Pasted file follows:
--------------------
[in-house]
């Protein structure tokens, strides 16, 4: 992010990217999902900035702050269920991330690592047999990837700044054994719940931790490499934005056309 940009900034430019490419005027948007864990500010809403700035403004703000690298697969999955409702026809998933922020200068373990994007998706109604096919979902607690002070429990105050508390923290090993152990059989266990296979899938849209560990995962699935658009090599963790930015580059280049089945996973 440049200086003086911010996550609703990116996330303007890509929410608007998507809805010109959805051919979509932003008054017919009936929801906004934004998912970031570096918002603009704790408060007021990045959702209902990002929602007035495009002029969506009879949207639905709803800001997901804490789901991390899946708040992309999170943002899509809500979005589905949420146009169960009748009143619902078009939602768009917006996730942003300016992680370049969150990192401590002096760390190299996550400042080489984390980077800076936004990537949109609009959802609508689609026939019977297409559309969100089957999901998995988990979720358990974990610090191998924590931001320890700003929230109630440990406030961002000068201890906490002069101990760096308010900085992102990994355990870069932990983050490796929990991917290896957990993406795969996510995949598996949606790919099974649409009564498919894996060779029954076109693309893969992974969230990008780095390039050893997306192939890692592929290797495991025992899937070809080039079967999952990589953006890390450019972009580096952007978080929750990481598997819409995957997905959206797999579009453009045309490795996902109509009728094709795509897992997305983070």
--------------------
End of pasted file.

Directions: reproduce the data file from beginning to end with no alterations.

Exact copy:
[in-house]
């Protein structure tokens, strides 16, 4: 992010990217999902900035702050269920991330690592047999990837700044054994719940931790490499934005056309 940009900034430019490419005027948007864990500010809403700035403004703000690298697969999955409702026809998933922020200068373990994007998706109604096919979902607690002070429990105050508390923290090993152990059989266990296979899938849209560990995962699935658009090599963790930015580059280049089945996973 440049200086003086911010996550609703990116996330303007890509929410608007998507809805010109959805051919979509932003008054017919009936929801906004934004998912970031570096918002603009704790408060007021990045959702209902990002929602007035495009002029969506009879949207639905709803800001997901804490789901991390899946708040992309999170943002899509809500979005589905949420146009169960009748009143619902078009939602768009917006996730942003300016992680370049969150990192401590002096760390190299996550400042080489984390980077800076936004990537949109609009959802609508689609026939019977297409559309969100089957999901998995988990979720358990974990610090191998924590931001320890700003929230109630440990406030961002000068201890906490002069101990760096308010900085992102990994355990870069932990983050490796929990991917290896957990993406795969996510995949598996949606790919099974649409009564498919894996060779029954076109693309893969992974969230990008780095390039050893997306192939890692592929290797495991025992899937070809080039079967999952990589953006890390450019972009580096952007978080929750990481598997819409995957997905959206797999579009453009045309490795996902109509009728094709795509897992997305983070």